Tuesday, December 9, 2008

Obama's First Potential Scandal

Illinois Governor Rod Blagojevich was arrested by the FBI this morning. According the the press release put out by U.S. Attorney Patrick Fitzgerald, who is the man who successfully prosecuted former Cheney Chief of Staff Scooter Libby, he was attempting to sell Obama's Senate seat, which as Illinois Gov he is solely responsible for appointing the new Senator. Let me summarize the issue as briefly as I can:

Gov. Blagojevich was being investigated by the Feds for corruption, getting campaign contributions from lots of rich folk, including our old friend Tony Rezko, in exchange for your standard slate of government contracts and other favors. As part of his investigation, Fitzgerald, who is widely thought to be the best prosecutor in the country, tapped Blagojevich's personal and office phones, as well as his office and a conference room at "Friends of Blagojevich", his political organization. The Illinois legislature passed an ethics law to make it tougher for Blagojevich to raise money, starting January 1, 2009, so time was a-wastin'.

As it became clear that Obama was going to win, giving Blagojevich the opportunity to appoint his successor to the Senate. Appointing himself to the seat would benefit him, so he made clear to anyone who would listen that he was open to offers. Bribes he was asking for included:

1. Being appointed Secretary of Health and Human Services, Energy, or an ambassador
2. Getting his wife a well-paying position on a corporate board
3. A high-paying job for himself with a political committee and/or a non-profit group
4. Campaign funds

So yeah, it's illegal to ask people for that stuff in exchange for an official decision.

There are two ways this can come back to sting Obama. First off, there's Rezko's involvement. There was a real estate deal involving Rezko and the Obamas in the past that, while probably not anything that will ever be a big deal, it hurts any time "Obama" and "Rezko" are in the same news story.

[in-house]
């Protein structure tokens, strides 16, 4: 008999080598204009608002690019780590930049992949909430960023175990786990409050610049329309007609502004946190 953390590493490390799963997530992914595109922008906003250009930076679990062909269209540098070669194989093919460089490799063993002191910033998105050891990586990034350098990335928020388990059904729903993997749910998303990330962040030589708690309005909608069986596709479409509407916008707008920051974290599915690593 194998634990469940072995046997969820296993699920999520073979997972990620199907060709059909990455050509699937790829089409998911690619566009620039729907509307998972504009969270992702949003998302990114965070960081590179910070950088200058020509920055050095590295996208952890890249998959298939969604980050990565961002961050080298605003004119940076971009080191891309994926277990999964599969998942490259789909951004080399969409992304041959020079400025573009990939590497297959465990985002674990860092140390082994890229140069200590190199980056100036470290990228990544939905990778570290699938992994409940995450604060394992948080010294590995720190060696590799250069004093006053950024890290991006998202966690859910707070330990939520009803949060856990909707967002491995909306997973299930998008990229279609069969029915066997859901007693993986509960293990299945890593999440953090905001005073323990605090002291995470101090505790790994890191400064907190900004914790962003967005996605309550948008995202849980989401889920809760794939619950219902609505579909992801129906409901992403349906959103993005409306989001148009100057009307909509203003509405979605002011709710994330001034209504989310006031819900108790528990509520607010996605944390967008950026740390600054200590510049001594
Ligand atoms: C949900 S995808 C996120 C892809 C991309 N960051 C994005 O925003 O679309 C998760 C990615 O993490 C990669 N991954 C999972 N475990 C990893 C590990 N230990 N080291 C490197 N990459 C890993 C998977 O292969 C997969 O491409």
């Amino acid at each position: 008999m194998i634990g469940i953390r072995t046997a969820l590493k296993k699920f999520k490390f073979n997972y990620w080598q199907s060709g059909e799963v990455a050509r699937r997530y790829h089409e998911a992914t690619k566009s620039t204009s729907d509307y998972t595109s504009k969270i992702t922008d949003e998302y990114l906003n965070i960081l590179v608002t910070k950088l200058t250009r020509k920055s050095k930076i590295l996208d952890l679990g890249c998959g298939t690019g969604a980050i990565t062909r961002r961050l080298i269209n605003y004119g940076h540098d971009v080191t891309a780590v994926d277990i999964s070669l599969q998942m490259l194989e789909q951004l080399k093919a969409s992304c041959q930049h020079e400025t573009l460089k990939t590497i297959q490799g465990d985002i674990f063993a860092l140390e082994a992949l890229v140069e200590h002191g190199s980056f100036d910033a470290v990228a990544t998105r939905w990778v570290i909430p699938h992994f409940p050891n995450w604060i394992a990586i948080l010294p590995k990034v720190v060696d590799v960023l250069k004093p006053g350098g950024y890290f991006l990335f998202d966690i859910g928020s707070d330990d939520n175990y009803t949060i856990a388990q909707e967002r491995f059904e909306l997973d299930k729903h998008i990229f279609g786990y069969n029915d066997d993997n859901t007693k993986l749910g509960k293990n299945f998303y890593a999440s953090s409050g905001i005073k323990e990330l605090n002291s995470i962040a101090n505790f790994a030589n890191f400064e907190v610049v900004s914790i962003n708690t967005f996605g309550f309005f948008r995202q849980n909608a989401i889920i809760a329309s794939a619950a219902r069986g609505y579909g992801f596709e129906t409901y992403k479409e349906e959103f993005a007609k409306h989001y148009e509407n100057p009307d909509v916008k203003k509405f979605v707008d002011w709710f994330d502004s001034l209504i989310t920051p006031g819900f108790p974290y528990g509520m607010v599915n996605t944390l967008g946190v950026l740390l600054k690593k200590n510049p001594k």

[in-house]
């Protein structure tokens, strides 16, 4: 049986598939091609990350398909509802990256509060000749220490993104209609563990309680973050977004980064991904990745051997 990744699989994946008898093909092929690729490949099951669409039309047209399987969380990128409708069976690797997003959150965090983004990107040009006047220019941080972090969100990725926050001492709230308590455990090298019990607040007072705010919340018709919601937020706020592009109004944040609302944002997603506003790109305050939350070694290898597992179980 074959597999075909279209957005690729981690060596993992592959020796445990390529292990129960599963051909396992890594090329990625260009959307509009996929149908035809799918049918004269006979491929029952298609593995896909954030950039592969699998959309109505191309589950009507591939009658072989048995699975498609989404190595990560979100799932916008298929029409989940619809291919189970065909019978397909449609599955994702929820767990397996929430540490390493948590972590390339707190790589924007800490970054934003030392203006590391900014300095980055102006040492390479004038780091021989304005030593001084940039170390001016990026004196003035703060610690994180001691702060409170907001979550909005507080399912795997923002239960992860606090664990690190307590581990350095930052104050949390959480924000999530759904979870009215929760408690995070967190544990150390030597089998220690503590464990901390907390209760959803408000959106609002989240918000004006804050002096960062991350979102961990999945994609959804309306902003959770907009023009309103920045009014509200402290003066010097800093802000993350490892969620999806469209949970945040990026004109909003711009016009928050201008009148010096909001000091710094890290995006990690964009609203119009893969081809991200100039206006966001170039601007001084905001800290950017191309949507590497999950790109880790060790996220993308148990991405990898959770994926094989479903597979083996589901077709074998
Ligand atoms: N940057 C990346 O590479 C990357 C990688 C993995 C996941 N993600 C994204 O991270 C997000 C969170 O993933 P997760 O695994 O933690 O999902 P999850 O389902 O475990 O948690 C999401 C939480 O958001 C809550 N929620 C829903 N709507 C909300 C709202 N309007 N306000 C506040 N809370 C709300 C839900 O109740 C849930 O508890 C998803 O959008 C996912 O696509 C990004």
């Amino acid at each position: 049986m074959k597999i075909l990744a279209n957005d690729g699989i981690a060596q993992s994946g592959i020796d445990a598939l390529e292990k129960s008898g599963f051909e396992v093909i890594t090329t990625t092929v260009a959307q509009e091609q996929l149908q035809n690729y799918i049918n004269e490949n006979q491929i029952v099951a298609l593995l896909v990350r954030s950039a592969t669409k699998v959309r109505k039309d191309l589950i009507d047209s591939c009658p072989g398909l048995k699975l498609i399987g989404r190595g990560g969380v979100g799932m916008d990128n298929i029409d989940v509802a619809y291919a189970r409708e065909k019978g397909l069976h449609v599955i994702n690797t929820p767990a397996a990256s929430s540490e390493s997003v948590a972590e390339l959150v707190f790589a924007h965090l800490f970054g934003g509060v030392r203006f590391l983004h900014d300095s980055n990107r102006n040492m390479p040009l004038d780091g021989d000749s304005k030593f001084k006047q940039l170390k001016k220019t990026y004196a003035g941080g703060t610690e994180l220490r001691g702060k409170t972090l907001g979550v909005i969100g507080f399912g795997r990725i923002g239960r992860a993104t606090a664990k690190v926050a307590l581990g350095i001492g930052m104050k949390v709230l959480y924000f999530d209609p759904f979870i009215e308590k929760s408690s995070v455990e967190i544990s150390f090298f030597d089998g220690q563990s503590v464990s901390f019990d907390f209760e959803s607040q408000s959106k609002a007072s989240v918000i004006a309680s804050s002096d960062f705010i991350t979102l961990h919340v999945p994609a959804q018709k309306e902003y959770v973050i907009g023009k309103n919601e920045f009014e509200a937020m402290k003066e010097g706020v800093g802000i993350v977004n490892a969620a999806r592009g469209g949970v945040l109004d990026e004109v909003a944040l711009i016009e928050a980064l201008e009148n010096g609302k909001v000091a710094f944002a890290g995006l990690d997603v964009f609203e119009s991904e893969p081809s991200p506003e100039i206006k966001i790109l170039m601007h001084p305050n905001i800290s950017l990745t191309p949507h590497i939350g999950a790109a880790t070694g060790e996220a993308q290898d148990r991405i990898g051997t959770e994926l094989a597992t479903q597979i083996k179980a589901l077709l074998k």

The more serious issue is a discrepancy between Obama's statements on this issue and those of David Axelrod, Obama's chief campaign strategist. In an interview with the Chicago Fox affiliate a couple weeks ago, Axelrod said that Obama had "talked to the governor" about who would replace him. Today, Obama said "I had no contact with the governor or his office." If Obama indeed has spoken with Blagojevich in the past month or two, Fitzgerald would have a recording of the conversation. Let's hope Obama's telling the truth. I think he is, actually. It seems unlikely that Obama would actually personally talk to pretty much anyone directly, especially a corrupt governor. So Axelrod just meant that Obama's people talked to Blagojevich and/or his people.

During Obama's comments today about the issue, he said "I had no contact with the governor or his office and so we were not, I was not aware of what was happening." Notice that he stopped himself from saying "we were not aware", correcting to "I was not aware". So clearly his team knew what was going on, but Obama at least has plausible deniability. Depending on how close it gets to the man himself, he could be politically hurt, leaving him less able to pass his agenda. Health insurance reform and funding for green energy, infrastructure and higher education got a little less likely. We'll find out how much less.

No comments: